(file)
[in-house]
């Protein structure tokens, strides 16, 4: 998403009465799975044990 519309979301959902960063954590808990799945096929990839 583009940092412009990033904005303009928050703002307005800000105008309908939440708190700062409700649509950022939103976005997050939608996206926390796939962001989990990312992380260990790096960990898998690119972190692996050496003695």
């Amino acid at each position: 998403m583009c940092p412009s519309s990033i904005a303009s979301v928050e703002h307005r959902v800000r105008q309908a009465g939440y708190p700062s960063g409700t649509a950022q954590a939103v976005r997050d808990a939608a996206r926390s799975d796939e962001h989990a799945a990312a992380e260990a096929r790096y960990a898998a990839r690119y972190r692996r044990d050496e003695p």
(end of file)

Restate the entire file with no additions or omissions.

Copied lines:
[in-house]
């Protein structure tokens, strides 16, 4: 998403009465799975044990 519309979301959902960063954590808990799945096929990839 583009940092412009990033904005303009928050703002307005800000105008309908939440708190700062409700649509950022939103976005997050939608996206926390796939962001989990990312992380260990790096960990898998690119972190692996050496003695």
């Amino acid at each position: 998403m583009c940092p412009s519309s990033i904005a303009s979301v928050e703002h307005r959902v800000r105008q309908a009465g939440y708190p700062s960063g409700t649509a950022q954590a939103v976005r997050d808990a939608a996206r926390s799975d796939e962001h989990a799945a990312a992380e260990a096929r790096y960990a898998a990839r690119y972190r692996r044990d050496e003695p």